Others are not so sure: Monetary policy isn't an exact science and while there are whiffs of inflation in the air, raising the fed funds rate too far, too fast could spell serious trouble for corporate borrowers, the housing market and the stock market.
"It's one thing to get ahead of the curve and hit the ball, and another to swing so early you strike out," Mr. Lonski said.
The top of the fed funds range stands at 1.75%, and fed fund futures put the odds of it hitting 2.25% or higher by the end of this year at roughly 85%, according to a recent commentary from Thornburg Investment Management. And that may be the biggest headwind that clients face.
While the long-term bond market isn't controlled directly by the Fed, it certainly hasn't been a happy place recently. The average intermediate-term bond fund has fallen 1.94% so far this year, and the average long-term government bond fund is down 5.56%, including reinvested dividends.
Rising rates have also given the stock market the jitters. The yield on the 10-year T-note is now substantially higher than the yield on the S&P 500, which stands at 1.97%.
More importantly, short-term rates are starting to look appealing. According to BankRate.com, the top-yielding one-year bank certificate of deposit — via Goldman Sachs Bank USA — sports a 2.2% yield, and a one-year T-bill yields 2.24%.
People who bought dividend-producing stocks for income now find them less attractive: Utility stocks, for example, have shed 0.9% this year, including dividends. Telecom stocks, consumer staples stocks and real estate also tend to be laggards when rates are rising.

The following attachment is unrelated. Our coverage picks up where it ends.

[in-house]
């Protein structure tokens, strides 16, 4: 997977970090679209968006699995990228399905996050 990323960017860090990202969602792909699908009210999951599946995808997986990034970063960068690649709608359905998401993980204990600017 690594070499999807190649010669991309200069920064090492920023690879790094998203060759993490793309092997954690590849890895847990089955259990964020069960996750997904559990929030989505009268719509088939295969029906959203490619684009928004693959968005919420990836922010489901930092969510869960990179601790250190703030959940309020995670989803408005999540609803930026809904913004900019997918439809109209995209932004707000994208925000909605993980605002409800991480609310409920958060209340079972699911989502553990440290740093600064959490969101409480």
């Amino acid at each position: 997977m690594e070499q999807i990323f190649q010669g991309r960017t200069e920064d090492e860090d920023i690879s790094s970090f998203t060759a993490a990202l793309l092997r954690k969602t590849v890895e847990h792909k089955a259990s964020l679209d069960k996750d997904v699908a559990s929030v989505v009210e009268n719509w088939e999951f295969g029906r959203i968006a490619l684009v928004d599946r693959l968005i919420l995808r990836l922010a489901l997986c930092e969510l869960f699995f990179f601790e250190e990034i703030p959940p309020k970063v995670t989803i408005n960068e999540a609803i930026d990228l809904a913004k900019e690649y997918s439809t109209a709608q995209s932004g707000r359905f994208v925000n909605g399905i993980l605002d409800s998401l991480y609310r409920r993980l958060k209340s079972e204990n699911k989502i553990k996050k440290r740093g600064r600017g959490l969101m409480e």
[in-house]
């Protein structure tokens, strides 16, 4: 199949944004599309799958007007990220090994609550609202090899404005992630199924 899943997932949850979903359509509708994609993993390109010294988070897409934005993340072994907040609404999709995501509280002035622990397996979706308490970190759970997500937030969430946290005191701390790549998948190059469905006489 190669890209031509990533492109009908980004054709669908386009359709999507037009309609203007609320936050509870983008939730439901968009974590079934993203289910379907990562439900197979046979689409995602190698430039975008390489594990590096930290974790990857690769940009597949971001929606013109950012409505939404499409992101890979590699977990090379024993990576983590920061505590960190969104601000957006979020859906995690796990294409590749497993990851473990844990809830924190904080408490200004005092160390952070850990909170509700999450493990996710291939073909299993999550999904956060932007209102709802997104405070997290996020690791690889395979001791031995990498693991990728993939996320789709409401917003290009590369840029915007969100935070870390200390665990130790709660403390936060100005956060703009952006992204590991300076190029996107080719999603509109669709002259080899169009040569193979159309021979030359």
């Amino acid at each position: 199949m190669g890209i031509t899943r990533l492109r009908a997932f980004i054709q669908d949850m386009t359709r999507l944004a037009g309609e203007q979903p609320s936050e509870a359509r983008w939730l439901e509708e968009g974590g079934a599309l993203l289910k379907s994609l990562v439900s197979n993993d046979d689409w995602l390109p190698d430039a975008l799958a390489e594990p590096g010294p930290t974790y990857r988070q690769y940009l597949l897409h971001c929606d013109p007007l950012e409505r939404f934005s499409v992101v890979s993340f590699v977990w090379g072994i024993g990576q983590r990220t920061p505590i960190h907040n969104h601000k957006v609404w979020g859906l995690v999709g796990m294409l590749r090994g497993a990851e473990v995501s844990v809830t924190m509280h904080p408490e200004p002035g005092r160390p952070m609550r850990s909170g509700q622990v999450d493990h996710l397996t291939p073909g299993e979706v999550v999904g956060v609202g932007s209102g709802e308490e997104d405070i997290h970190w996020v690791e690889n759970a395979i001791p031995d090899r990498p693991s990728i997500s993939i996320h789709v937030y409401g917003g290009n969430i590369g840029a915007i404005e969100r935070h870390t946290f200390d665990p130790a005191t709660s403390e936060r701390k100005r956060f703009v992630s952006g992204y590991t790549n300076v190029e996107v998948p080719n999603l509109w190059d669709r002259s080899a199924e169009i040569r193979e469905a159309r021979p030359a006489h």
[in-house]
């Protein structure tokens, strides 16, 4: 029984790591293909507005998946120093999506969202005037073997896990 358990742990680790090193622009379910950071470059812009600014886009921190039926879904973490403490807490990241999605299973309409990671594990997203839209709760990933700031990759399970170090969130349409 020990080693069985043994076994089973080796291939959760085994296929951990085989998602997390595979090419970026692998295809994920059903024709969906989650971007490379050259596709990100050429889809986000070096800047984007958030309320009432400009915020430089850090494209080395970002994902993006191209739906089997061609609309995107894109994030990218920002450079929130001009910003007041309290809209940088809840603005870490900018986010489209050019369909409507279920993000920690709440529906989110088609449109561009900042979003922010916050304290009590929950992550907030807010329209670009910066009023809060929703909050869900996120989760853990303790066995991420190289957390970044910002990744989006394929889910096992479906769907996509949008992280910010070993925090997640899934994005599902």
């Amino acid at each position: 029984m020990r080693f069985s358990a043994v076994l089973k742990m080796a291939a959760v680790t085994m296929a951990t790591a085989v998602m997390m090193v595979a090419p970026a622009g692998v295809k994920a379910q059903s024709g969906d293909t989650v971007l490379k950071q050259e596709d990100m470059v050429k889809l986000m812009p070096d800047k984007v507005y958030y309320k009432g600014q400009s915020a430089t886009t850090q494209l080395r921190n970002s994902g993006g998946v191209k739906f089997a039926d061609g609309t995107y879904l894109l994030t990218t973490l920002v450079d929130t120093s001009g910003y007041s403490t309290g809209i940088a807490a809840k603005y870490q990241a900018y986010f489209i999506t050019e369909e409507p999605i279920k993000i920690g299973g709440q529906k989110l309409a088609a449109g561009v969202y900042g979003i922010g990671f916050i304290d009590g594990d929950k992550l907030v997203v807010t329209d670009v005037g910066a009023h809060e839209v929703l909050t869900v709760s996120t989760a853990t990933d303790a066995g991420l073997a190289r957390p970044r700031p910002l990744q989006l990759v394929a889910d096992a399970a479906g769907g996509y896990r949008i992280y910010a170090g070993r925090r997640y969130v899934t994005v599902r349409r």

The key takeaways for investors:
• Long-suffering savers can finally get a bit of return from their investments. Currently, one of the best places for savers and income investors is the Treasury's two-year floating-rate note, said Kevin Flanagan, senior fixed-income strategist at WisdomTree. The rate resets at the weekly 13-week T-bill auction, not only offering investors a rate hedge for their portfolios, but also providing the opportunity for an enhanced yield.
• Dividend-paying stocks will lag as rates rise. The average dividend-paying stock in the S&P 500 has lost 1.02% this year, versus 2.86% for the average non-payer. This could mean that there are some relative bargains among large dividend payers: 117 stocks in the S&P 500 have yields higher than 3%. Those include names like PepsiCo (3.25%), MetLife (3.55%) and Pfizer (3.84%).
• Both the yield curve and the fed funds rate bear watching, but they aren't in the danger zone yet. Historically, when the yield on the S&P 500 has come within one percentage point of the 10-year Treasury note yield, the blue-chip index has risen 11% in the following 12-month period, Mr. Stovall said.
"The wider that becomes, the less attractive stocks are," he said. "But historically, the yield on the 10-year has to rise above 6% before the average monthly change in the S&P 500 goes negative."
In short, the yield curve — and rates generally — are flashing yellow right now, but not red. The big question is whether the Fed goes too far in raising rates.
"The ball is in their court," Mr. Lonski said.